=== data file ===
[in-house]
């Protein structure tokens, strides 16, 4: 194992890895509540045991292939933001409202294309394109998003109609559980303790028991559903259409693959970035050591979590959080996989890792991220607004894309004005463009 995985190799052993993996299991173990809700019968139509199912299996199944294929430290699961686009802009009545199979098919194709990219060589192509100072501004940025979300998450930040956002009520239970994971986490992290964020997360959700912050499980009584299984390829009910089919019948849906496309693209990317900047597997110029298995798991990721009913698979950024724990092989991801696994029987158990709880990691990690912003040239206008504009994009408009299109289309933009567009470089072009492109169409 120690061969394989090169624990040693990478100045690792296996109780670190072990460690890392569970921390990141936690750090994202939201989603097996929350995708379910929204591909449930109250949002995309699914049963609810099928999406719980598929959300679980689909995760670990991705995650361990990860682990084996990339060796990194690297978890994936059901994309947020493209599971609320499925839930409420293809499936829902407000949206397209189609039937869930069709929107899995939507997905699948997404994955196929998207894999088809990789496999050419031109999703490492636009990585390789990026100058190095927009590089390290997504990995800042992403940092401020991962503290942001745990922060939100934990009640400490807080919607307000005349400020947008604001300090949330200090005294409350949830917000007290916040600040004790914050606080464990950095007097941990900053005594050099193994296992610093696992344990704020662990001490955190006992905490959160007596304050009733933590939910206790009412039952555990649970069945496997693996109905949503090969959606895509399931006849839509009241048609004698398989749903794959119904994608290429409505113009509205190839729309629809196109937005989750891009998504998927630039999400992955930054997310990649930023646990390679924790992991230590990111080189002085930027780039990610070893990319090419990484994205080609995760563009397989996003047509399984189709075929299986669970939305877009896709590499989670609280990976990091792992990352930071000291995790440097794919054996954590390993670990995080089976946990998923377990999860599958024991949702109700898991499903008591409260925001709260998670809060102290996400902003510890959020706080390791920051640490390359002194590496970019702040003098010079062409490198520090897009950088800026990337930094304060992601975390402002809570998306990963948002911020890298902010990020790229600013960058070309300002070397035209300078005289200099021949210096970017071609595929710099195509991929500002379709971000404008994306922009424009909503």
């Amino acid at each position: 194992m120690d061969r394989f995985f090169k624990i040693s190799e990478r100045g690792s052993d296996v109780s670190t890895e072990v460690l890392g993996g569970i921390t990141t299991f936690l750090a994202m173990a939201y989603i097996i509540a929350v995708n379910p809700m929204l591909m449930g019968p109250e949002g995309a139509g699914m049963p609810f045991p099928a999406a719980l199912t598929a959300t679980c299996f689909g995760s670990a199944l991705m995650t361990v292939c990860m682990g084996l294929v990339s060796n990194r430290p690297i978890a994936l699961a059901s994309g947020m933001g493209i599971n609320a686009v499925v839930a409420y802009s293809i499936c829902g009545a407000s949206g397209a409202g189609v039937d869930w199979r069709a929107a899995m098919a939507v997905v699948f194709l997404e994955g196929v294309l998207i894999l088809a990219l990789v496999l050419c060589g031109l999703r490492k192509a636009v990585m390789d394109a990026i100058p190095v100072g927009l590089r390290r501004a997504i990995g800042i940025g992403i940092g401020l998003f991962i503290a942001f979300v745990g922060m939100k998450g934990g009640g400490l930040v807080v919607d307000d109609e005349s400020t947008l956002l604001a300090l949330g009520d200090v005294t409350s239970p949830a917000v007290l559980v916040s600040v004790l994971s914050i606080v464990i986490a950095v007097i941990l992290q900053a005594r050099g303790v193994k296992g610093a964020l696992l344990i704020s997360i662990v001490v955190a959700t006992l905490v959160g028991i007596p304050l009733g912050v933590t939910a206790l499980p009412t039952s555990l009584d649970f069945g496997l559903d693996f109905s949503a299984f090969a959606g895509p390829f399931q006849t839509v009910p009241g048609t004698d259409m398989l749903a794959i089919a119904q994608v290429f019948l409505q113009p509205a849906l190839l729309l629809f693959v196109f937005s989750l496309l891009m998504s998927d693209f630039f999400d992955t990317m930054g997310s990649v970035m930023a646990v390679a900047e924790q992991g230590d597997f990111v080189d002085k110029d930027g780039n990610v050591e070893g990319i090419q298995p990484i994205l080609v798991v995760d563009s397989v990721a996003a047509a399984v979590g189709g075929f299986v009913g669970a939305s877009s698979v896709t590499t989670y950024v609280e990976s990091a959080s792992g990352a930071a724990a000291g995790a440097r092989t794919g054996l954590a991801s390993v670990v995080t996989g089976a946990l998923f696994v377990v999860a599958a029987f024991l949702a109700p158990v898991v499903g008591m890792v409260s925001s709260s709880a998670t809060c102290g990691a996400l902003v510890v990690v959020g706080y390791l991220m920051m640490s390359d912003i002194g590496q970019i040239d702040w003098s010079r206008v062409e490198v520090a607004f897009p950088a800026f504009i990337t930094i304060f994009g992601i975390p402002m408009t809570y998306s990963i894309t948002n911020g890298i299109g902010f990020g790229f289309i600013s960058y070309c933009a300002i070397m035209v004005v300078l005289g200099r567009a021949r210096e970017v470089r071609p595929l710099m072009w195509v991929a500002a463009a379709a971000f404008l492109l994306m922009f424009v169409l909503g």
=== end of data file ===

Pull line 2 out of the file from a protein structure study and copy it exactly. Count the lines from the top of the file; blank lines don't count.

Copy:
């Protein structure tokens, strides 16, 4: 194992890895509540045991292939933001409202294309394109998003109609559980303790028991559903259409693959970035050591979590959080996989890792991220607004894309004005463009 995985190799052993993996299991173990809700019968139509199912299996199944294929430290699961686009802009009545199979098919194709990219060589192509100072501004940025979300998450930040956002009520239970994971986490992290964020997360959700912050499980009584299984390829009910089919019948849906496309693209990317900047597997110029298995798991990721009913698979950024724990092989991801696994029987158990709880990691990690912003040239206008504009994009408009299109289309933009567009470089072009492109169409 120690061969394989090169624990040693990478100045690792296996109780670190072990460690890392569970921390990141936690750090994202939201989603097996929350995708379910929204591909449930109250949002995309699914049963609810099928999406719980598929959300679980689909995760670990991705995650361990990860682990084996990339060796990194690297978890994936059901994309947020493209599971609320499925839930409420293809499936829902407000949206397209189609039937869930069709929107899995939507997905699948997404994955196929998207894999088809990789496999050419031109999703490492636009990585390789990026100058190095927009590089390290997504990995800042992403940092401020991962503290942001745990922060939100934990009640400490807080919607307000005349400020947008604001300090949330200090005294409350949830917000007290916040600040004790914050606080464990950095007097941990900053005594050099193994296992610093696992344990704020662990001490955190006992905490959160007596304050009733933590939910206790009412039952555990649970069945496997693996109905949503090969959606895509399931006849839509009241048609004698398989749903794959119904994608290429409505113009509205190839729309629809196109937005989750891009998504998927630039999400992955930054997310990649930023646990390679924790992991230590990111080189002085930027780039990610070893990319090419990484994205080609995760563009397989996003047509399984189709075929299986669970939305877009896709590499989670609280990976990091792992990352930071000291995790440097794919054996954590390993670990995080089976946990998923377990999860599958024991949702109700898991499903008591409260925001709260998670809060102290996400902003510890959020706080390791920051640490390359002194590496970019702040003098010079062409490198520090897009950088800026990337930094304060992601975390402002809570998306990963948002911020890298902010990020790229600013960058070309300002070397035209300078005289200099021949210096970017071609595929710099195509991929500002379709971000404008994306922009424009909503």